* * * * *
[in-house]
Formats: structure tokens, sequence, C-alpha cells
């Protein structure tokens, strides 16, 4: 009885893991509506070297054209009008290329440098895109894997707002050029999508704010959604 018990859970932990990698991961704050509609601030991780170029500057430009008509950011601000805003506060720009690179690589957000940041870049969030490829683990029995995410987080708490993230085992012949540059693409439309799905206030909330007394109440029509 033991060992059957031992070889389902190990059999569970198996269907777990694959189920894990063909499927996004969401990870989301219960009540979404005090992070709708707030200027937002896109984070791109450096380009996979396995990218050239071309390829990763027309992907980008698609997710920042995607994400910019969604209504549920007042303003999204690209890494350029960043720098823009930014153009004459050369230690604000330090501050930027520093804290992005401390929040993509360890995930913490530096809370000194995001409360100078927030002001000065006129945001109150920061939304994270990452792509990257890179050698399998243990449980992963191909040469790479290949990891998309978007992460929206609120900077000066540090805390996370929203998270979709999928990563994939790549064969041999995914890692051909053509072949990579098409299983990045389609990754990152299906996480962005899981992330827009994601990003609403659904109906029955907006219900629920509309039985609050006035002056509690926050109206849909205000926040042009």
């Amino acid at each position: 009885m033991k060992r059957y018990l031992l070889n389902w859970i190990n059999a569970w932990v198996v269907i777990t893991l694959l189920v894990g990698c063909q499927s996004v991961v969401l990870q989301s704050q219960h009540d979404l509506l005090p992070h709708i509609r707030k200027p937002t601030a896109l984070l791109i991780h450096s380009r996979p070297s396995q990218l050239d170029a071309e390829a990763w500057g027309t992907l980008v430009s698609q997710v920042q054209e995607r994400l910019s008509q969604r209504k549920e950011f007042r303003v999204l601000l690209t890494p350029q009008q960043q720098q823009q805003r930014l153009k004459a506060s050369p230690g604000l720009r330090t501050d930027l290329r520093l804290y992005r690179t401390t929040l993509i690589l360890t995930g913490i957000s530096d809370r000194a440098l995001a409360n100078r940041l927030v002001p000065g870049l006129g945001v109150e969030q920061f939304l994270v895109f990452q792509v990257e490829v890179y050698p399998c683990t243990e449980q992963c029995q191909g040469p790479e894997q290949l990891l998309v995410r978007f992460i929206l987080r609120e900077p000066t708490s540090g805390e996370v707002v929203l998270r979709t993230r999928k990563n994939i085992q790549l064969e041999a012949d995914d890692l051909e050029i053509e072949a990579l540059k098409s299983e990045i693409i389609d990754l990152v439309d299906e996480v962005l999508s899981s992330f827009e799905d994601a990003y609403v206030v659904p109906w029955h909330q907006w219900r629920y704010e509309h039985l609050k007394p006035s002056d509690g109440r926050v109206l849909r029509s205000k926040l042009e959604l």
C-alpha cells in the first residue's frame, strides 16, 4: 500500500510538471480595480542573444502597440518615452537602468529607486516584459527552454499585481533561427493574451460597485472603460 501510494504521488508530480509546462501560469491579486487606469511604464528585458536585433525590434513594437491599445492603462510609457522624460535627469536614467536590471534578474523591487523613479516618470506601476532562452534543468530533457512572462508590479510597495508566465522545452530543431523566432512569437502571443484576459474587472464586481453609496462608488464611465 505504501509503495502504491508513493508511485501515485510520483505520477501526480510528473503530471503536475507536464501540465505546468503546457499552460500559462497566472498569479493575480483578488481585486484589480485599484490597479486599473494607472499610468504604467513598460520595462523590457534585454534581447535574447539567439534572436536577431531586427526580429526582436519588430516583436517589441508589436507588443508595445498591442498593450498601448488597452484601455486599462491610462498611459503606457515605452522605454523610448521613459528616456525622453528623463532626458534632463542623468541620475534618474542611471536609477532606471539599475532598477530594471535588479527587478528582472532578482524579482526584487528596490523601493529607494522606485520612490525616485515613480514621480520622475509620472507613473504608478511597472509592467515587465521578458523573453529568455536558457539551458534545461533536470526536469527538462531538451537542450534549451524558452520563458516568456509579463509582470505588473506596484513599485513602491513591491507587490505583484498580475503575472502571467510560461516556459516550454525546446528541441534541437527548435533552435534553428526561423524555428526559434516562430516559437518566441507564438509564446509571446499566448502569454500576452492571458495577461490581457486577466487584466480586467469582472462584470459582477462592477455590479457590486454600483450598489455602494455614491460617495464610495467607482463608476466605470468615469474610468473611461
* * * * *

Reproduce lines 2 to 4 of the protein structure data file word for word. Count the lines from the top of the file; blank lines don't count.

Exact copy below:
Formats: structure tokens, sequence, C-alpha cells
């Protein structure tokens, strides 16, 4: 009885893991509506070297054209009008290329440098895109894997707002050029999508704010959604 018990859970932990990698991961704050509609601030991780170029500057430009008509950011601000805003506060720009690179690589957000940041870049969030490829683990029995995410987080708490993230085992012949540059693409439309799905206030909330007394109440029509 033991060992059957031992070889389902190990059999569970198996269907777990694959189920894990063909499927996004969401990870989301219960009540979404005090992070709708707030200027937002896109984070791109450096380009996979396995990218050239071309390829990763027309992907980008698609997710920042995607994400910019969604209504549920007042303003999204690209890494350029960043720098823009930014153009004459050369230690604000330090501050930027520093804290992005401390929040993509360890995930913490530096809370000194995001409360100078927030002001000065006129945001109150920061939304994270990452792509990257890179050698399998243990449980992963191909040469790479290949990891998309978007992460929206609120900077000066540090805390996370929203998270979709999928990563994939790549064969041999995914890692051909053509072949990579098409299983990045389609990754990152299906996480962005899981992330827009994601990003609403659904109906029955907006219900629920509309039985609050006035002056509690926050109206849909205000926040042009």
């Amino acid at each position: 009885m033991k060992r059957y018990l031992l070889n389902w859970i190990n059999a569970w932990v198996v269907i777990t893991l694959l189920v894990g990698c063909q499927s996004v991961v969401l990870q989301s704050q219960h009540d979404l509506l005090p992070h709708i509609r707030k200027p937002t601030a896109l984070l791109i991780h450096s380009r996979p070297s396995q990218l050239d170029a071309e390829a990763w500057g027309t992907l980008v430009s698609q997710v920042q054209e995607r994400l910019s008509q969604r209504k549920e950011f007042r303003v999204l601000l690209t890494p350029q009008q960043q720098q823009q805003r930014l153009k004459a506060s050369p230690g604000l720009r330090t501050d930027l290329r520093l804290y992005r690179t401390t929040l993509i690589l360890t995930g913490i957000s530096d809370r000194a440098l995001a409360n100078r940041l927030v002001p000065g870049l006129g945001v109150e969030q920061f939304l994270v895109f990452q792509v990257e490829v890179y050698p399998c683990t243990e449980q992963c029995q191909g040469p790479e894997q290949l990891l998309v995410r978007f992460i929206l987080r609120e900077p000066t708490s540090g805390e996370v707002v929203l998270r979709t993230r999928k990563n994939i085992q790549l064969e041999a012949d995914d890692l051909e050029i053509e072949a990579l540059k098409s299983e990045i693409i389609d990754l990152v439309d299906e996480v962005l999508s899981s992330f827009e799905d994601a990003y609403v206030v659904p109906w029955h909330q907006w219900r629920y704010e509309h039985l609050k007394p006035s002056d509690g109440r926050v109206l849909r029509s205000k926040l042009e959604l």